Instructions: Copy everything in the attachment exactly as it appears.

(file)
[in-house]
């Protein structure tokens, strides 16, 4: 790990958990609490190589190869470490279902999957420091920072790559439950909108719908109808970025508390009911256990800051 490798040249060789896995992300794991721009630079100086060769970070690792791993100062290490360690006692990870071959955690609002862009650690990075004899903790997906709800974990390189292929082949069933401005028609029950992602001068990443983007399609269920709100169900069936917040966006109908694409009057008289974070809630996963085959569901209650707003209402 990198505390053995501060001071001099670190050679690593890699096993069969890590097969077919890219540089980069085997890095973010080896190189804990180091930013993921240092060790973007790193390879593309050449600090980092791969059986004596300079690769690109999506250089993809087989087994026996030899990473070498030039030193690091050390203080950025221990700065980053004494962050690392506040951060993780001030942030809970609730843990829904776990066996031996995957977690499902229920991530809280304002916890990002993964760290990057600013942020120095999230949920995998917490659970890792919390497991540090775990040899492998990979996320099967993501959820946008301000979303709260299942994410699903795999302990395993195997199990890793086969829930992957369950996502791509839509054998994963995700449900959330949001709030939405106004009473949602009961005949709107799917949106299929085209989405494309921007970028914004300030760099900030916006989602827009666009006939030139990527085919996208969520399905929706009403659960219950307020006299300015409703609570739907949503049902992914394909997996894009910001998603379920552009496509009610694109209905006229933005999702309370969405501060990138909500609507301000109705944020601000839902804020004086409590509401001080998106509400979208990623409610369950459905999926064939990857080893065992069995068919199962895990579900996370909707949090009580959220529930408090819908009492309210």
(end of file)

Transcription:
[in-house]
């Protein structure tokens, strides 16, 4: 790990958990609490190589190869470490279902999957420091920072790559439950909108719908109808970025508390009911256990800051 490798040249060789896995992300794991721009630079100086060769970070690792791993100062290490360690006692990870071959955690609002862009650690990075004899903790997906709800974990390189292929082949069933401005028609029950992602001068990443983007399609269920709100169900069936917040966006109908694409009057008289974070809630996963085959569901209650707003209402 990198505390053995501060001071001099670190050679690593890699096993069969890590097969077919890219540089980069085997890095973010080896190189804990180091930013993921240092060790973007790193390879593309050449600090980092791969059986004596300079690769690109999506250089993809087989087994026996030899990473070498030039030193690091050390203080950025221990700065980053004494962050690392506040951060993780001030942030809970609730843990829904776990066996031996995957977690499902229920991530809280304002916890990002993964760290990057600013942020120095999230949920995998917490659970890792919390497991540090775990040899492998990979996320099967993501959820946008301000979303709260299942994410699903795999302990395993195997199990890793086969829930992957369950996502791509839509054998994963995700449900959330949001709030939405106004009473949602009961005949709107799917949106299929085209989405494309921007970028914004300030760099900030916006989602827009666009006939030139990527085919996208969520399905929706009403659960219950307020006299300015409703609570739907949503049902992914394909997996894009910001998603379920552009496509009610694109209905006229933005999702309370969405501060990138909500609507301000109705944020601000839902804020004086409590509401001080998106509400979208990623409610369950459905999926064939990857080893065992069995068919199962895990579900996370909707949090009580959220529930408090819908009492309210």